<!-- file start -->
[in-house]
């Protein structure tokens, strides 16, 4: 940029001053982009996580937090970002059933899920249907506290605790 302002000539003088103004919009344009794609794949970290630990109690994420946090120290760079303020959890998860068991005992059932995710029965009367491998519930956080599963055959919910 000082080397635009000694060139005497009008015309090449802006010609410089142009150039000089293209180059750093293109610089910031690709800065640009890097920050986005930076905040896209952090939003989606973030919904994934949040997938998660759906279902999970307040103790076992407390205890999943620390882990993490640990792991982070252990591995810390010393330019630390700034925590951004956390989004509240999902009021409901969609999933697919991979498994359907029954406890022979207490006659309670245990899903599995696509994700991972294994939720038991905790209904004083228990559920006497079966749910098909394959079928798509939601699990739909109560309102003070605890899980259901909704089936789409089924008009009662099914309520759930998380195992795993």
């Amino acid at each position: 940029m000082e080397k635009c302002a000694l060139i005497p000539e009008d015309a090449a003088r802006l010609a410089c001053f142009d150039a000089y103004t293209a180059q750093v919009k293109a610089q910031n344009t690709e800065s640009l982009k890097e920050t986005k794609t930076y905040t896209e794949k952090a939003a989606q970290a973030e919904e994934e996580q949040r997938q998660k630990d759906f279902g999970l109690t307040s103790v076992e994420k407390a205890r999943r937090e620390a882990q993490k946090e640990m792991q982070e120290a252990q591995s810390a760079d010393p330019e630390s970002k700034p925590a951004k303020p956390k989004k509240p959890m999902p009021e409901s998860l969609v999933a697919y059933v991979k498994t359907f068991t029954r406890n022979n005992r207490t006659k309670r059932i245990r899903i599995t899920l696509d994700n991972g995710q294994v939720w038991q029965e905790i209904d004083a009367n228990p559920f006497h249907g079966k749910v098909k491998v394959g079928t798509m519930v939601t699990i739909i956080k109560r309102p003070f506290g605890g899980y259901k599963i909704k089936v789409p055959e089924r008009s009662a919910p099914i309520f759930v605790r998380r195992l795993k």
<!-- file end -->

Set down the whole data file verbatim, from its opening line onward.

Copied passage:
[in-house]
């Protein structure tokens, strides 16, 4: 940029001053982009996580937090970002059933899920249907506290605790 302002000539003088103004919009344009794609794949970290630990109690994420946090120290760079303020959890998860068991005992059932995710029965009367491998519930956080599963055959919910 000082080397635009000694060139005497009008015309090449802006010609410089142009150039000089293209180059750093293109610089910031690709800065640009890097920050986005930076905040896209952090939003989606973030919904994934949040997938998660759906279902999970307040103790076992407390205890999943620390882990993490640990792991982070252990591995810390010393330019630390700034925590951004956390989004509240999902009021409901969609999933697919991979498994359907029954406890022979207490006659309670245990899903599995696509994700991972294994939720038991905790209904004083228990559920006497079966749910098909394959079928798509939601699990739909109560309102003070605890899980259901909704089936789409089924008009009662099914309520759930998380195992795993």
């Amino acid at each position: 940029m000082e080397k635009c302002a000694l060139i005497p000539e009008d015309a090449a003088r802006l010609a410089c001053f142009d150039a000089y103004t293209a180059q750093v919009k293109a610089q910031n344009t690709e800065s640009l982009k890097e920050t986005k794609t930076y905040t896209e794949k952090a939003a989606q970290a973030e919904e994934e996580q949040r997938q998660k630990d759906f279902g999970l109690t307040s103790v076992e994420k407390a205890r999943r937090e620390a882990q993490k946090e640990m792991q982070e120290a252990q591995s810390a760079d010393p330019e630390s970002k700034p925590a951004k303020p956390k989004k509240p959890m999902p009021e409901s998860l969609v999933a697919y059933v991979k498994t359907f068991t029954r406890n022979n005992r207490t006659k309670r059932i245990r899903i599995t899920l696509d994700n991972g995710q294994v939720w038991q029965e905790i209904d004083a009367n228990p559920f006497h249907g079966k749910v098909k491998v394959g079928t798509m519930v939601t699990i739909i956080k109560r309102p003070f506290g605890g899980y259901k599963i909704k089936v789409p055959e089924r008009s009662a919910p099914i309520f759930v605790r998380r195992l795993k």